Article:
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Export Factoring

Introduction

Due to the increase in world trade competition, exporters are increasingly forced to provide flexible open account terms to overseas buyers. When domestic banks are not willing to finance your export receivables, International Export Factoring may be an alternative and possibly better solution. International traders are increasingly using factoring to finance their international short-term credit sales. According to the World Factoring Yearbook there were over 60 countries reporting a domestic and export factoring industry in the year 2003. The volume of factored/discounted receivables has been growing at a substantial rate.  From 1997 up to 2002 the world volume has increased by approximately 80%, and the trends would indicate continued growth in 2003.

International export factoring is the sale of your short-term foreign accounts receivable at a discount to a US based export factor company for immediate cash. The US Factor partners with a selected Overseas Factor company operating in your target market to assume the full credit risk of your overseas buyers. By selling your receivables to a factoring firm, you can receive most of your cash within days of your sale. The rest of your funds are received after the final collection from your buyer. International export factoring transactions differ from import factoring in that an additional factoring company – the Overseas Factor - is included in your financial services team.

Example

A California based technology company – we will call Delta - had sold for years to buyers around the world on letter of credit terms. Competition from manufacturers in Asia and Europe pushed the company to offer better terms to a number of key overseas buyers. The Company evaluated various options and decided on the use of an International Export Factor to finance its sales to buyers located in Thailand, Turkey and Germany. An experienced international factor was selected with solid relationships with Import Factors in the three target countries. Delta company signed a factoring agreement with the US Export Factor which assigned the Exporter’s accounts receivable to the US Export Factor. Under the terms of the agreement the exporter Delta is covered against credit losses up to 100 percent of the approved credit.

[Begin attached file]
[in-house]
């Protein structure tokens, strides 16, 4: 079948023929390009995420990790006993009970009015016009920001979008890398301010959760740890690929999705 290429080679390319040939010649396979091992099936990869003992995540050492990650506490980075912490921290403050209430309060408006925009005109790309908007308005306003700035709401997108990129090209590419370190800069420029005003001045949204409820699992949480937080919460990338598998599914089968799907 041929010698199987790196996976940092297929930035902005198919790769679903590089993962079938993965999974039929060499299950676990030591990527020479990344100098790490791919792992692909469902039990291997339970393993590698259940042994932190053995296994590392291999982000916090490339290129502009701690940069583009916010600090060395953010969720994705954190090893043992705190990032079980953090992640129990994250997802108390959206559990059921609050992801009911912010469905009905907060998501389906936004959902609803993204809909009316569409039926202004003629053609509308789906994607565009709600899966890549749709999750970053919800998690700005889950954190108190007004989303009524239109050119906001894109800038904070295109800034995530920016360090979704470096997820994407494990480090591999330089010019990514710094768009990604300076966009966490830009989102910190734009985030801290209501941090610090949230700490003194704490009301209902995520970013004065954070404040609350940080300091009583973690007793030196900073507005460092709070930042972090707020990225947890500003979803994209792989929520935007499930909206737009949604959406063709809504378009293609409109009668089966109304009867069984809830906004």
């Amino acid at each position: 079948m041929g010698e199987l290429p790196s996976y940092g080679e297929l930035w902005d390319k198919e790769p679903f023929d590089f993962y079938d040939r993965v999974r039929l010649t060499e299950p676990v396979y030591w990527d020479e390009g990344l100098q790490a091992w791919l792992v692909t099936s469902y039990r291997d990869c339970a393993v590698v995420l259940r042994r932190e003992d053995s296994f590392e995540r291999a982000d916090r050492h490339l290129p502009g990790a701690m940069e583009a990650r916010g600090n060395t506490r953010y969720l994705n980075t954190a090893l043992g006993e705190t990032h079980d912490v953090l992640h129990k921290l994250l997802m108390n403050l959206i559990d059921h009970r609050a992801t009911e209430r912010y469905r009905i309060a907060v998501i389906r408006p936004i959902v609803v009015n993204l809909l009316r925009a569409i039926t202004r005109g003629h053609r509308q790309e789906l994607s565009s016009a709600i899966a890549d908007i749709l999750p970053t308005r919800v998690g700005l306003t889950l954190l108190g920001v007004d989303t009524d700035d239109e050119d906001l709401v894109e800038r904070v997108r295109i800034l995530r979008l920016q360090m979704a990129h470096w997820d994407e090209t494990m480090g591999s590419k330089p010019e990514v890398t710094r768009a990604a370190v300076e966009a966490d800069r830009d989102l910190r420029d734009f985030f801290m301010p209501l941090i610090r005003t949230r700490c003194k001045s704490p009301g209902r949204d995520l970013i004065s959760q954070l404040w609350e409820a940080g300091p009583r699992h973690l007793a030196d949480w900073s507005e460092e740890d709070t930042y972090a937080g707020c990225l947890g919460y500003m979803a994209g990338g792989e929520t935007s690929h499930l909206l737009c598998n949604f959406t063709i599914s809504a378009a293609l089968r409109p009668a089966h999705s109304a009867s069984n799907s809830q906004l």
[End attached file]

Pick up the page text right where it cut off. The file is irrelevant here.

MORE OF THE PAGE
The US Export Factor signed agreements with the Import Factor Companies located in each of the three target countries to act on the Exporter’s behalf. Under the direction of the US Export Factor, each overseas Import Factor investigated the credit standing and established credit limits for each of Delta’s local customers and some potential customers targeted by Delta. Credit lines were quickly established to enable the Exporter’s foreign customers to place orders on open account trading terms. Once authorized sales take place, the seller becomes eligible for funding. The import factors located in each target country handles the local collection and payment of the accounts receivable. The Export Factor provides the exporter with timely information collected from each Import Factor on each transaction. All stages of each sale transaction is monitored. Reports document any issues or discrepancy that effected each transaction that could impact timely payment.

Today, the international factoring operation has been favorable with overseas sales steadily increasing in the counties where factoring was activated.

Prerequisites

Factoring Firms look primarily at the credit quality of the Account Receivables to be purchased and secondarily at the credit strength of the seller. In some instances, factors will work with start-up or young. However, they generally out companies with the following characteristics:

  • Organizations with a solid track record of profitable sales.
  • Management with a proven track record.
  • Selling to other creditworthy businesses.